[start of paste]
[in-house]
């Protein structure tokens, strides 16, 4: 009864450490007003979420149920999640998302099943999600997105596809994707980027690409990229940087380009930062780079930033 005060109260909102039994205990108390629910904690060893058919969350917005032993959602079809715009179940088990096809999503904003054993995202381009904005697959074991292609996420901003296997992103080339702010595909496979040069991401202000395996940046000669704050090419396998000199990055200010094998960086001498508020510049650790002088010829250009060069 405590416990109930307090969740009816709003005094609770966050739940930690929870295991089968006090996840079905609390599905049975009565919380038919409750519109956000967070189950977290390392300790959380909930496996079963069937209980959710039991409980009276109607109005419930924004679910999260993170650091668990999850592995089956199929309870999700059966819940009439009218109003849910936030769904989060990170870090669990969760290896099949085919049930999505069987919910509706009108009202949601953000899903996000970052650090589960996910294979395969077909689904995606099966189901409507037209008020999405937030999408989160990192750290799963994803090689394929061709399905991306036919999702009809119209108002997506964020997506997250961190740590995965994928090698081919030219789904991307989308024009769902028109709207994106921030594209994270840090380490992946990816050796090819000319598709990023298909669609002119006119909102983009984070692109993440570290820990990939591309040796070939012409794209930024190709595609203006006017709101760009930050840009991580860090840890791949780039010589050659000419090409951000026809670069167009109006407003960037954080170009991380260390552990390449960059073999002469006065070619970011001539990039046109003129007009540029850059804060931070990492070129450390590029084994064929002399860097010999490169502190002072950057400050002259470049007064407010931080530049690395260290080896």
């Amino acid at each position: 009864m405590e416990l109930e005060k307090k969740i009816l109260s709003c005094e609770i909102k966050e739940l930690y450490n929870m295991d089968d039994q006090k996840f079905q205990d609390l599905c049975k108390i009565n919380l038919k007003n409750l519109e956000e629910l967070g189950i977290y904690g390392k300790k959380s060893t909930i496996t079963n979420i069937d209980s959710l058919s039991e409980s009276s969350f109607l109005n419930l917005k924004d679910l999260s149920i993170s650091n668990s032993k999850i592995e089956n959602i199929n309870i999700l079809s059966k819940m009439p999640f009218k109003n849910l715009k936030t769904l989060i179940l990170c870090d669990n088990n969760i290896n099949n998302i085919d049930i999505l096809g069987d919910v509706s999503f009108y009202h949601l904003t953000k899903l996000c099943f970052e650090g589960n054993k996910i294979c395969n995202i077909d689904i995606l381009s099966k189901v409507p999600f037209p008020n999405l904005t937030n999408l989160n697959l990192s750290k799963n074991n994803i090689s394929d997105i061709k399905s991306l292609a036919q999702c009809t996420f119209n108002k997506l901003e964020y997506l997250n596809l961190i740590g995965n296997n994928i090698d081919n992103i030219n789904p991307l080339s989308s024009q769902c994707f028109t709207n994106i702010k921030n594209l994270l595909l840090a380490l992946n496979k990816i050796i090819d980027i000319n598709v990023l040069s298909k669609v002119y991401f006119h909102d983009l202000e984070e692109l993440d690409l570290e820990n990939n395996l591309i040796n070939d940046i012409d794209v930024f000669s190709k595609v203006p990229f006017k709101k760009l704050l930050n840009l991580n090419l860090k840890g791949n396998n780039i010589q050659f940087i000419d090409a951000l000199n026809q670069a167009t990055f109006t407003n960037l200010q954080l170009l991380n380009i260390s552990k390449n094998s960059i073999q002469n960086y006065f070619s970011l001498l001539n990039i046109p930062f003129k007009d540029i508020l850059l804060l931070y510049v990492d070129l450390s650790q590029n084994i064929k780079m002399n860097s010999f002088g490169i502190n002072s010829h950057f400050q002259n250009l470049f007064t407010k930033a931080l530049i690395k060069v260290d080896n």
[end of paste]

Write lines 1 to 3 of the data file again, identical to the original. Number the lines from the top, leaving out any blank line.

[in-house]
């Protein structure tokens, strides 16, 4: 009864450490007003979420149920999640998302099943999600997105596809994707980027690409990229940087380009930062780079930033 005060109260909102039994205990108390629910904690060893058919969350917005032993959602079809715009179940088990096809999503904003054993995202381009904005697959074991292609996420901003296997992103080339702010595909496979040069991401202000395996940046000669704050090419396998000199990055200010094998960086001498508020510049650790002088010829250009060069 405590416990109930307090969740009816709003005094609770966050739940930690929870295991089968006090996840079905609390599905049975009565919380038919409750519109956000967070189950977290390392300790959380909930496996079963069937209980959710039991409980009276109607109005419930924004679910999260993170650091668990999850592995089956199929309870999700059966819940009439009218109003849910936030769904989060990170870090669990969760290896099949085919049930999505069987919910509706009108009202949601953000899903996000970052650090589960996910294979395969077909689904995606099966189901409507037209008020999405937030999408989160990192750290799963994803090689394929061709399905991306036919999702009809119209108002997506964020997506997250961190740590995965994928090698081919030219789904991307989308024009769902028109709207994106921030594209994270840090380490992946990816050796090819000319598709990023298909669609002119006119909102983009984070692109993440570290820990990939591309040796070939012409794209930024190709595609203006006017709101760009930050840009991580860090840890791949780039010589050659000419090409951000026809670069167009109006407003960037954080170009991380260390552990390449960059073999002469006065070619970011001539990039046109003129007009540029850059804060931070990492070129450390590029084994064929002399860097010999490169502190002072950057400050002259470049007064407010931080530049690395260290080896």
């Amino acid at each position: 009864m405590e416990l109930e005060k307090k969740i009816l109260s709003c005094e609770i909102k966050e739940l930690y450490n929870m295991d089968d039994q006090k996840f079905q205990d609390l599905c049975k108390i009565n919380l038919k007003n409750l519109e956000e629910l967070g189950i977290y904690g390392k300790k959380s060893t909930i496996t079963n979420i069937d209980s959710l058919s039991e409980s009276s969350f109607l109005n419930l917005k924004d679910l999260s149920i993170s650091n668990s032993k999850i592995e089956n959602i199929n309870i999700l079809s059966k819940m009439p999640f009218k109003n849910l715009k936030t769904l989060i179940l990170c870090d669990n088990n969760i290896n099949n998302i085919d049930i999505l096809g069987d919910v509706s999503f009108y009202h949601l904003t953000k899903l996000c099943f970052e650090g589960n054993k996910i294979c395969n995202i077909d689904i995606l381009s099966k189901v409507p999600f037209p008020n999405l904005t937030n999408l989160n697959l990192s750290k799963n074991n994803i090689s394929d997105i061709k399905s991306l292609a036919q999702c009809t996420f119209n108002k997506l901003e964020y997506l997250n596809l961190i740590g995965n296997n994928i090698d081919n992103i030219n789904p991307l080339s989308s024009q769902c994707f028109t709207n994106i702010k921030n594209l994270l595909l840090a380490l992946n496979k990816i050796i090819d980027i000319n598709v990023l040069s298909k669609v002119y991401f006119h909102d983009l202000e984070e692109l993440d690409l570290e820990n990939n395996l591309i040796n070939d940046i012409d794209v930024f000669s190709k595609v203006p990229f006017k709101k760009l704050l930050n840009l991580n090419l860090k840890g791949n396998n780039i010589q050659f940087i000419d090409a951000l000199n026809q670069a167009t990055f109006t407003n960037l200010q954080l170009l991380n380009i260390s552990k390449n094998s960059i073999q002469n960086y006065f070619s970011l001498l001539n990039i046109p930062f003129k007009d540029i508020l850059l804060l931070y510049v990492d070129l450390s650790q590029n084994i064929k780079m002399n860097s010999f002088g490169i502190n002072s010829h950057f400050q002259n250009l470049f007064t407010k930033a931080l530049i690395k060069v260290d080896n």